Monday, April 05, 2004
How one offshore worker sent tremor through medical system
Outsourced UCSF notes highlight privacy risk: "Lubna Baloch sat in her office in the sprawling Pakistani commercial center of Karachi and gazed at the e-mail she'd composed. She tried to imagine the reaction half a world away when the people at UC San Francisco Medical Center saw what she'd written.
The famous U.S. hospital would have to take her seriously, Baloch knew, when it realized she was prepared to post its confidential patient records on the Internet. That is, unless UCSF helped her get the money she was owed from the mysterious Tom Spires, her link in a long chain of medical transcription subcontractors.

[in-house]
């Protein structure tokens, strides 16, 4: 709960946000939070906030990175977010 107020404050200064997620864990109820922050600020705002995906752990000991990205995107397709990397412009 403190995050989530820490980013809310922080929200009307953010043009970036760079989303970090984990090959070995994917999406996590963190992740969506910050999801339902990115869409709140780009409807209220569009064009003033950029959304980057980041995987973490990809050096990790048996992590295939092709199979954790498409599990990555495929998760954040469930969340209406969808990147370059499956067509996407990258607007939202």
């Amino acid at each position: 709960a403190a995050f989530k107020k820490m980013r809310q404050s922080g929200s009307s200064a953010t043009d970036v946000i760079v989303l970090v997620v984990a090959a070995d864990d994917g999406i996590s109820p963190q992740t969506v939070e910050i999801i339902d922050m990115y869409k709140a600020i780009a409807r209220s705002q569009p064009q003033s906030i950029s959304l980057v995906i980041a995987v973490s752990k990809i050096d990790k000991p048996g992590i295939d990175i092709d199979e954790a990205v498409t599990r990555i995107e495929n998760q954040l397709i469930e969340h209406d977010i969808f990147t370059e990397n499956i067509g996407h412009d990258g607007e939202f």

'Your patient records are out in the open to be exposed,' Baloch wrote in her e-mail, 'so you better track that person and make him pay my dues or otherwise I will expose all the voice files and patient records of UCSF Parnassus and Mt. Zion campuses on the Internet.'
Then the kicker: 'Just to make you believe that I am not bluffing I am attaching latest voice file and text of your hospital.' Baloch had included private discharge summaries for two UCSF patients.
She clicked the send button on her computer screen.
The message arrived at UCSF on Oct. 7, 2003. It would get a swift reaction from hospital officials, but not in the way Baloch was expecting. Her brief e-mail would send shock waves throughout the U.S. medical establishment and prompt legislation to change California privacy laws. People's livelihoods, including her own, would be ruined."
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